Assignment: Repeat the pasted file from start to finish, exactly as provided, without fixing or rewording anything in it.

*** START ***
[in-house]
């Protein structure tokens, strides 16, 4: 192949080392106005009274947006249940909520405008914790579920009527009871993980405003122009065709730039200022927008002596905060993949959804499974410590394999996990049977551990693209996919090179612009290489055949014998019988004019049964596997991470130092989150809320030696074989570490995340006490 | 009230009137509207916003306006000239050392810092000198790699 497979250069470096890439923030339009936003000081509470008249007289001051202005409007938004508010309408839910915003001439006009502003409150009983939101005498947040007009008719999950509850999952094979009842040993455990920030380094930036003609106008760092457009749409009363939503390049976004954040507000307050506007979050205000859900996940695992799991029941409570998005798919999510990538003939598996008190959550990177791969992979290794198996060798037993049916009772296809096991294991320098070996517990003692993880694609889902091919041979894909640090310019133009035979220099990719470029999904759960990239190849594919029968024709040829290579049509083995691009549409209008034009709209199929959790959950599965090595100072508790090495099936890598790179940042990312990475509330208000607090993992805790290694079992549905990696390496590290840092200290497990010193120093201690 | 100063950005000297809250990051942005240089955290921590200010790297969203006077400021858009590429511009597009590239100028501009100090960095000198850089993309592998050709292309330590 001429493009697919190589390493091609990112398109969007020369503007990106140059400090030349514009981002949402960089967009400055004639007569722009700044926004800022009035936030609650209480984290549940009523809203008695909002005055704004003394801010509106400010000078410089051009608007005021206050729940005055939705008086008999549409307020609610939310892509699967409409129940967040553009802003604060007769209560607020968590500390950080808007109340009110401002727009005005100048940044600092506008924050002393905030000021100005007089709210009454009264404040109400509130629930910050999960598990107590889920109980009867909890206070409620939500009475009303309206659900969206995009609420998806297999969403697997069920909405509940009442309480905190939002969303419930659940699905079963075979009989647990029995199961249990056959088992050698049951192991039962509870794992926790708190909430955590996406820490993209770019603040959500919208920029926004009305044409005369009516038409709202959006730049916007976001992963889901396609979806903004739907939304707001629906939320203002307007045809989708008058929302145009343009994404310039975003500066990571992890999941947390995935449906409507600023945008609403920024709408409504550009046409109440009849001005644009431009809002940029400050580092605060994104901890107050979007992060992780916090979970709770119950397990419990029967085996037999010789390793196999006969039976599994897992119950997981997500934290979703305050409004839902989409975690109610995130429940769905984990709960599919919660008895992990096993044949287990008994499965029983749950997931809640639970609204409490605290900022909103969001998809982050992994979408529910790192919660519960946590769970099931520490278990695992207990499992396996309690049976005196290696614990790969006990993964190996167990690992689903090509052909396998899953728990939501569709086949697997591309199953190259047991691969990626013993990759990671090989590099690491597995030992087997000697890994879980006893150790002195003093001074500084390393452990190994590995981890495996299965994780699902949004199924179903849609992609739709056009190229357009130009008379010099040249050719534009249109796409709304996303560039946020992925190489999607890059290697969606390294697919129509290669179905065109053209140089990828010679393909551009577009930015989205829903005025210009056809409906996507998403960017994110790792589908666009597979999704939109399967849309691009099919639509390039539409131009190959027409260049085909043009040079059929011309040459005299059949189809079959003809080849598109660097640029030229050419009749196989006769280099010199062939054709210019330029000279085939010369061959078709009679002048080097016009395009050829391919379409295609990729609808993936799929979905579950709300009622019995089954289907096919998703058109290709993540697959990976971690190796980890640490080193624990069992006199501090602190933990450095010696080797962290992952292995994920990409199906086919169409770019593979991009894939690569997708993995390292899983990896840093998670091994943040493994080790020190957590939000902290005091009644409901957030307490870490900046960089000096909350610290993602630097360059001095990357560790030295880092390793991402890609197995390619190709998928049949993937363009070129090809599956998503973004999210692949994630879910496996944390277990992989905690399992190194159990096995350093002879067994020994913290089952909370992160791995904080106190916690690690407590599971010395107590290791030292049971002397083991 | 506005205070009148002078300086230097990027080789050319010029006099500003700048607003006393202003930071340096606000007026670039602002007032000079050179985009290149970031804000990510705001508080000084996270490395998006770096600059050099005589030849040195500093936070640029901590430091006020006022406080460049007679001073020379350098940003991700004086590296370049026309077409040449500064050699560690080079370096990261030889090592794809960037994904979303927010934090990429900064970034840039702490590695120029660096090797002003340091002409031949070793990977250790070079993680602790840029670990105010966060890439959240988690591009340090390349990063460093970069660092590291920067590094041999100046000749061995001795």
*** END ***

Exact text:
[in-house]
């Protein structure tokens, strides 16, 4: 192949080392106005009274947006249940909520405008914790579920009527009871993980405003122009065709730039200022927008002596905060993949959804499974410590394999996990049977551990693209996919090179612009290489055949014998019988004019049964596997991470130092989150809320030696074989570490995340006490 | 009230009137509207916003306006000239050392810092000198790699 497979250069470096890439923030339009936003000081509470008249007289001051202005409007938004508010309408839910915003001439006009502003409150009983939101005498947040007009008719999950509850999952094979009842040993455990920030380094930036003609106008760092457009749409009363939503390049976004954040507000307050506007979050205000859900996940695992799991029941409570998005798919999510990538003939598996008190959550990177791969992979290794198996060798037993049916009772296809096991294991320098070996517990003692993880694609889902091919041979894909640090310019133009035979220099990719470029999904759960990239190849594919029968024709040829290579049509083995691009549409209008034009709209199929959790959950599965090595100072508790090495099936890598790179940042990312990475509330208000607090993992805790290694079992549905990696390496590290840092200290497990010193120093201690 | 100063950005000297809250990051942005240089955290921590200010790297969203006077400021858009590429511009597009590239100028501009100090960095000198850089993309592998050709292309330590 001429493009697919190589390493091609990112398109969007020369503007990106140059400090030349514009981002949402960089967009400055004639007569722009700044926004800022009035936030609650209480984290549940009523809203008695909002005055704004003394801010509106400010000078410089051009608007005021206050729940005055939705008086008999549409307020609610939310892509699967409409129940967040553009802003604060007769209560607020968590500390950080808007109340009110401002727009005005100048940044600092506008924050002393905030000021100005007089709210009454009264404040109400509130629930910050999960598990107590889920109980009867909890206070409620939500009475009303309206659900969206995009609420998806297999969403697997069920909405509940009442309480905190939002969303419930659940699905079963075979009989647990029995199961249990056959088992050698049951192991039962509870794992926790708190909430955590996406820490993209770019603040959500919208920029926004009305044409005369009516038409709202959006730049916007976001992963889901396609979806903004739907939304707001629906939320203002307007045809989708008058929302145009343009994404310039975003500066990571992890999941947390995935449906409507600023945008609403920024709408409504550009046409109440009849001005644009431009809002940029400050580092605060994104901890107050979007992060992780916090979970709770119950397990419990029967085996037999010789390793196999006969039976599994897992119950997981997500934290979703305050409004839902989409975690109610995130429940769905984990709960599919919660008895992990096993044949287990008994499965029983749950997931809640639970609204409490605290900022909103969001998809982050992994979408529910790192919660519960946590769970099931520490278990695992207990499992396996309690049976005196290696614990790969006990993964190996167990690992689903090509052909396998899953728990939501569709086949697997591309199953190259047991691969990626013993990759990671090989590099690491597995030992087997000697890994879980006893150790002195003093001074500084390393452990190994590995981890495996299965994780699902949004199924179903849609992609739709056009190229357009130009008379010099040249050719534009249109796409709304996303560039946020992925190489999607890059290697969606390294697919129509290669179905065109053209140089990828010679393909551009577009930015989205829903005025210009056809409906996507998403960017994110790792589908666009597979999704939109399967849309691009099919639509390039539409131009190959027409260049085909043009040079059929011309040459005299059949189809079959003809080849598109660097640029030229050419009749196989006769280099010199062939054709210019330029000279085939010369061959078709009679002048080097016009395009050829391919379409295609990729609808993936799929979905579950709300009622019995089954289907096919998703058109290709993540697959990976971690190796980890640490080193624990069992006199501090602190933990450095010696080797962290992952292995994920990409199906086919169409770019593979991009894939690569997708993995390292899983990896840093998670091994943040493994080790020190957590939000902290005091009644409901957030307490870490900046960089000096909350610290993602630097360059001095990357560790030295880092390793991402890609197995390619190709998928049949993937363009070129090809599956998503973004999210692949994630879910496996944390277990992989905690399992190194159990096995350093002879067994020994913290089952909370992160791995904080106190916690690690407590599971010395107590290791030292049971002397083991 | 506005205070009148002078300086230097990027080789050319010029006099500003700048607003006393202003930071340096606000007026670039602002007032000079050179985009290149970031804000990510705001508080000084996270490395998006770096600059050099005589030849040195500093936070640029901590430091006020006022406080460049007679001073020379350098940003991700004086590296370049026309077409040449500064050699560690080079370096990261030889090592794809960037994904979303927010934090990429900064970034840039702490590695120029660096090797002003340091002409031949070793990977250790070079993680602790840029670990105010966060890439959240988690591009340090390349990063460093970069660092590291920067590094041999100046000749061995001795």